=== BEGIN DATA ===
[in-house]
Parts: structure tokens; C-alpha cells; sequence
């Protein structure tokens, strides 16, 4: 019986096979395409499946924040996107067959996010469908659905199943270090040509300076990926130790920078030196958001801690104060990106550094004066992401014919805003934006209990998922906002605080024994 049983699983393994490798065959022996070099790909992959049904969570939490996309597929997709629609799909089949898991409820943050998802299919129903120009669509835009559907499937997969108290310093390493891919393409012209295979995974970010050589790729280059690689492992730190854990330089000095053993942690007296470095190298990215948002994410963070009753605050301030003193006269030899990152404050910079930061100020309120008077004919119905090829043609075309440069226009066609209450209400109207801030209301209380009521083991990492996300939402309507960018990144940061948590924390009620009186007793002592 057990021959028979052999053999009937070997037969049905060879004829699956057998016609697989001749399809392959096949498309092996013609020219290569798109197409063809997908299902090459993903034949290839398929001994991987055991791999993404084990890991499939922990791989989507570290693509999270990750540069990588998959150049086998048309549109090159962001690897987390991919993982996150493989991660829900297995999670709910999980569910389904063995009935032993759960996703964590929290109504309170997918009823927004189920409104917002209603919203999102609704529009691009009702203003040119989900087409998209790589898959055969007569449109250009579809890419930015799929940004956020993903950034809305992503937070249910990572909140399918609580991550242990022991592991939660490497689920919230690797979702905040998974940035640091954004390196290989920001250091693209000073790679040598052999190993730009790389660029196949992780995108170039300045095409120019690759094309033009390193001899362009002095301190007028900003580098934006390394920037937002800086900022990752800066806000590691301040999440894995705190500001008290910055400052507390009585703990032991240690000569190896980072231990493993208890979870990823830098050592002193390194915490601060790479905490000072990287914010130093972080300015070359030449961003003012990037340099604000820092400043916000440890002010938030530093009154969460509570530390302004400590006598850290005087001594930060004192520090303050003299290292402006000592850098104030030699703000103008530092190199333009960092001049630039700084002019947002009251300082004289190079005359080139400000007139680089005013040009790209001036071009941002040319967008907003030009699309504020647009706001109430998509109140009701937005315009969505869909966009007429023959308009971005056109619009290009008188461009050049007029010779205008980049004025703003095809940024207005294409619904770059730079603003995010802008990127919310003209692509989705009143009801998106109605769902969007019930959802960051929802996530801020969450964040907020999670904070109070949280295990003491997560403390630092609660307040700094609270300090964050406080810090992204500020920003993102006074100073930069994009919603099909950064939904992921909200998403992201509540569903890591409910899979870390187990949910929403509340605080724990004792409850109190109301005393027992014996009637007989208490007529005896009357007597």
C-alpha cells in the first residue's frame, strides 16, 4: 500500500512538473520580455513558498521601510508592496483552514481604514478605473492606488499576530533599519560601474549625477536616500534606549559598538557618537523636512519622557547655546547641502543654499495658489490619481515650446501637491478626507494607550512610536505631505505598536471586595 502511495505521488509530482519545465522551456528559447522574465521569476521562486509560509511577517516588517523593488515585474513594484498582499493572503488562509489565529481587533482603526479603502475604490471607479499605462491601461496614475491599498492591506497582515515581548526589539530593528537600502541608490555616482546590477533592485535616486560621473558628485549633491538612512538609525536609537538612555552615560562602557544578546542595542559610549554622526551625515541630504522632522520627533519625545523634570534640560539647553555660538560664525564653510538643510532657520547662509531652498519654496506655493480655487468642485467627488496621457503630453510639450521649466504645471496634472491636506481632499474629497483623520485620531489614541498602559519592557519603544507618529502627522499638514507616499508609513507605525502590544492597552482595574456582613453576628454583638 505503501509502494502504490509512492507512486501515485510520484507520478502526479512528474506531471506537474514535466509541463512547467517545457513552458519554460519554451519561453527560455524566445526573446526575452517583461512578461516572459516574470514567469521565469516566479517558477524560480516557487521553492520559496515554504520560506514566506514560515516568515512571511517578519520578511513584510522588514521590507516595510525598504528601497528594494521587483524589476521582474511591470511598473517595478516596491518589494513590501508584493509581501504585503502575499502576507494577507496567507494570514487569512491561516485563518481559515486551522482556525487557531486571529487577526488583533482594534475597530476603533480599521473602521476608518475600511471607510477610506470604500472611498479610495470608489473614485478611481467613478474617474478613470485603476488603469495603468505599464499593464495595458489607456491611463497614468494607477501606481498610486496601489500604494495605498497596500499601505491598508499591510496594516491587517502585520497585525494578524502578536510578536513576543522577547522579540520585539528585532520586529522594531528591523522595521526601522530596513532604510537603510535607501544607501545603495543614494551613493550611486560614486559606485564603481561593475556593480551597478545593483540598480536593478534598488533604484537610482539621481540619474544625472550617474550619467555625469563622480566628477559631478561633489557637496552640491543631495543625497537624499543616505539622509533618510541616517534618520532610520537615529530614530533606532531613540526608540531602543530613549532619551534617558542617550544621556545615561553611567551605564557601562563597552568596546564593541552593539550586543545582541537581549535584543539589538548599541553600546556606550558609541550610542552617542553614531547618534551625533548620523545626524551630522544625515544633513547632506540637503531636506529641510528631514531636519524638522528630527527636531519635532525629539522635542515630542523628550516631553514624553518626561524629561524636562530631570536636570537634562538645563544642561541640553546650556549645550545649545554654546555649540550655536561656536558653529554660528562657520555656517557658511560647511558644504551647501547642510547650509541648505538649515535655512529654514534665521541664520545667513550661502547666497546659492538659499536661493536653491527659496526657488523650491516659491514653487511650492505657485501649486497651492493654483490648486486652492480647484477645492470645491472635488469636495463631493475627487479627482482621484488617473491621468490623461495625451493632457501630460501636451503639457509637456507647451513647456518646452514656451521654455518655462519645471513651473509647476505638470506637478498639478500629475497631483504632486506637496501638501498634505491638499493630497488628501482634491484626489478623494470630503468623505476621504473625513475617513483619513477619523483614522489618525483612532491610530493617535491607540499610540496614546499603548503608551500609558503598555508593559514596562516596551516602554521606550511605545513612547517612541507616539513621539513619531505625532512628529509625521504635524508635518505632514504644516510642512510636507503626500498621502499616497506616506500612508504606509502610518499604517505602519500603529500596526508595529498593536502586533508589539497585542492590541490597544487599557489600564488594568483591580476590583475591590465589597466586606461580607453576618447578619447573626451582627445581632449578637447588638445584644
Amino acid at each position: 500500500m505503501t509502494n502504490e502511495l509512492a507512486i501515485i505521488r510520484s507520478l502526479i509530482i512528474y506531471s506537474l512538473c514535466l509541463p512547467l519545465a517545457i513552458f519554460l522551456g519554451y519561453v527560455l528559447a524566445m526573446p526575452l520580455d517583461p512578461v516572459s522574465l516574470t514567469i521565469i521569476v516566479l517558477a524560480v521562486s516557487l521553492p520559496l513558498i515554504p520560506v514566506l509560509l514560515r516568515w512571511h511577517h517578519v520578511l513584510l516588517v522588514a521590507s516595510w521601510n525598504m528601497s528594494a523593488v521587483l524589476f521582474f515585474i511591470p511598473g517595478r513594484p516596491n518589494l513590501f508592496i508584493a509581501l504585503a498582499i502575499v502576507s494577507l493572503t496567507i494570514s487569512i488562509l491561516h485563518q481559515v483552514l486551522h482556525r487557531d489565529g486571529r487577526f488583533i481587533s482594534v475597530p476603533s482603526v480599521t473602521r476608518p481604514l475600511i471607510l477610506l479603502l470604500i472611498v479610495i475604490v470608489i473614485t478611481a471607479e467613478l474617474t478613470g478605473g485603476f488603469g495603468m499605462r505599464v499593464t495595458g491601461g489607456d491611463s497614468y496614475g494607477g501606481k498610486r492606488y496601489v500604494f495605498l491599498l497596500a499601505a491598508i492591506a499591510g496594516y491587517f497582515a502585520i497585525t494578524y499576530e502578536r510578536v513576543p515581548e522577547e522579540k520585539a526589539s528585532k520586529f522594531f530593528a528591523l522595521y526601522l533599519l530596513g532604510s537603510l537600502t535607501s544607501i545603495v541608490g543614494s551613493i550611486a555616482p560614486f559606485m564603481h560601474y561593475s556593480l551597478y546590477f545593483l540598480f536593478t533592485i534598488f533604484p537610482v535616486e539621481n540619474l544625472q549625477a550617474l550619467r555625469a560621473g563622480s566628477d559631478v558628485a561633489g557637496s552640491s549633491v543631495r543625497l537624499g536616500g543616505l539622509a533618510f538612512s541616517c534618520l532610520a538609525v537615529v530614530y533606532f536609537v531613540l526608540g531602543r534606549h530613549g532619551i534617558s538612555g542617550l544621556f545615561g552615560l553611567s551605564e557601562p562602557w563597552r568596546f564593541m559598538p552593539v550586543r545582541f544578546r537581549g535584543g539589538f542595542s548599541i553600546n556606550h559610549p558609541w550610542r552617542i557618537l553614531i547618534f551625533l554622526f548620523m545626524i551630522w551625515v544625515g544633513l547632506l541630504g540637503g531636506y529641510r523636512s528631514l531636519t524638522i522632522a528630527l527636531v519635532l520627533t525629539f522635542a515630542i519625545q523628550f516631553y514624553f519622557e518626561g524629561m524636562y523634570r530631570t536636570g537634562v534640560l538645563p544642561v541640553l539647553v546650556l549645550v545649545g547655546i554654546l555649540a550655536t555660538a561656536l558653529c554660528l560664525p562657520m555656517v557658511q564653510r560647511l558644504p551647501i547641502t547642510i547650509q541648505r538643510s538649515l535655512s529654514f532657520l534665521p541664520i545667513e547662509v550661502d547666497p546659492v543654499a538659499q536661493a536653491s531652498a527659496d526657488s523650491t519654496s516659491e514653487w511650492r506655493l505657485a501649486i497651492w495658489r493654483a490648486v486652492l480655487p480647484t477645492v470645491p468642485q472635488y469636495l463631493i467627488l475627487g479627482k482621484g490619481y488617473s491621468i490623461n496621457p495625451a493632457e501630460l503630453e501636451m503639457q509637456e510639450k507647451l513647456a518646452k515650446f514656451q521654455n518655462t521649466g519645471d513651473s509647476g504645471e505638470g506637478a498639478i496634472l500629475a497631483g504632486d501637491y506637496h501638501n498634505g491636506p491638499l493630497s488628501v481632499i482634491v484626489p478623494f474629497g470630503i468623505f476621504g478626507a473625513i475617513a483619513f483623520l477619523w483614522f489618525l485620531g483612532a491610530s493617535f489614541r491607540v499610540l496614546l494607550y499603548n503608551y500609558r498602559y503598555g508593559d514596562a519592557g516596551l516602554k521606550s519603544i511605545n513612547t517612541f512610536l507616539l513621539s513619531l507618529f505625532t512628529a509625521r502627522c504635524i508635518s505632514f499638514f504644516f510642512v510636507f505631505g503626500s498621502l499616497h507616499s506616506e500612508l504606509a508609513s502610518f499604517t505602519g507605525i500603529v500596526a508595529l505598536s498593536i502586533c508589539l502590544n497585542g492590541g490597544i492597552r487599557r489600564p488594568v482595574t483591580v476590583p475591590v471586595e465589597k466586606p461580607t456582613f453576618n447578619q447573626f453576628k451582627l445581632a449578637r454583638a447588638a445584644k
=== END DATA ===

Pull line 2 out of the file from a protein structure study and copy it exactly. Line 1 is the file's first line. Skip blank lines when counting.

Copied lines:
Parts: structure tokens; C-alpha cells; sequence